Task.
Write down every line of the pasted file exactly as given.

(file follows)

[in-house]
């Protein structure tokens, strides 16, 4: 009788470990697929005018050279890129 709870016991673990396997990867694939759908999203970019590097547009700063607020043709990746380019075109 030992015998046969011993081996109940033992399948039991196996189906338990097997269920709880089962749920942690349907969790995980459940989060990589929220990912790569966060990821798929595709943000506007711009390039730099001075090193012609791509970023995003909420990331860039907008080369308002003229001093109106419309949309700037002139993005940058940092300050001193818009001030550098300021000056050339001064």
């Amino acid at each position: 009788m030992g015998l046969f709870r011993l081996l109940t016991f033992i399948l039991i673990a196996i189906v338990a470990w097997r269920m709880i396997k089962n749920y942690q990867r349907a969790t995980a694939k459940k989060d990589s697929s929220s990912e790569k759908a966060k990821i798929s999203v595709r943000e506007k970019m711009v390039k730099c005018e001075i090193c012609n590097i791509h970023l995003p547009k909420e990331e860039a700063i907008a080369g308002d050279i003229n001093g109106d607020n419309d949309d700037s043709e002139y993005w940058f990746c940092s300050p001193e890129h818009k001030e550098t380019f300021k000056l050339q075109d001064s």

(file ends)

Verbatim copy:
[in-house]
């Protein structure tokens, strides 16, 4: 009788470990697929005018050279890129 709870016991673990396997990867694939759908999203970019590097547009700063607020043709990746380019075109 030992015998046969011993081996109940033992399948039991196996189906338990097997269920709880089962749920942690349907969790995980459940989060990589929220990912790569966060990821798929595709943000506007711009390039730099001075090193012609791509970023995003909420990331860039907008080369308002003229001093109106419309949309700037002139993005940058940092300050001193818009001030550098300021000056050339001064």
């Amino acid at each position: 009788m030992g015998l046969f709870r011993l081996l109940t016991f033992i399948l039991i673990a196996i189906v338990a470990w097997r269920m709880i396997k089962n749920y942690q990867r349907a969790t995980a694939k459940k989060d990589s697929s929220s990912e790569k759908a966060k990821i798929s999203v595709r943000e506007k970019m711009v390039k730099c005018e001075i090193c012609n590097i791509h970023l995003p547009k909420e990331e860039a700063i907008a080369g308002d050279i003229n001093g109106d607020n419309d949309d700037s043709e002139y993005w940058f990746c940092s300050p001193e890129h818009k001030e550098t380019f300021k000056l050339q075109d001064s």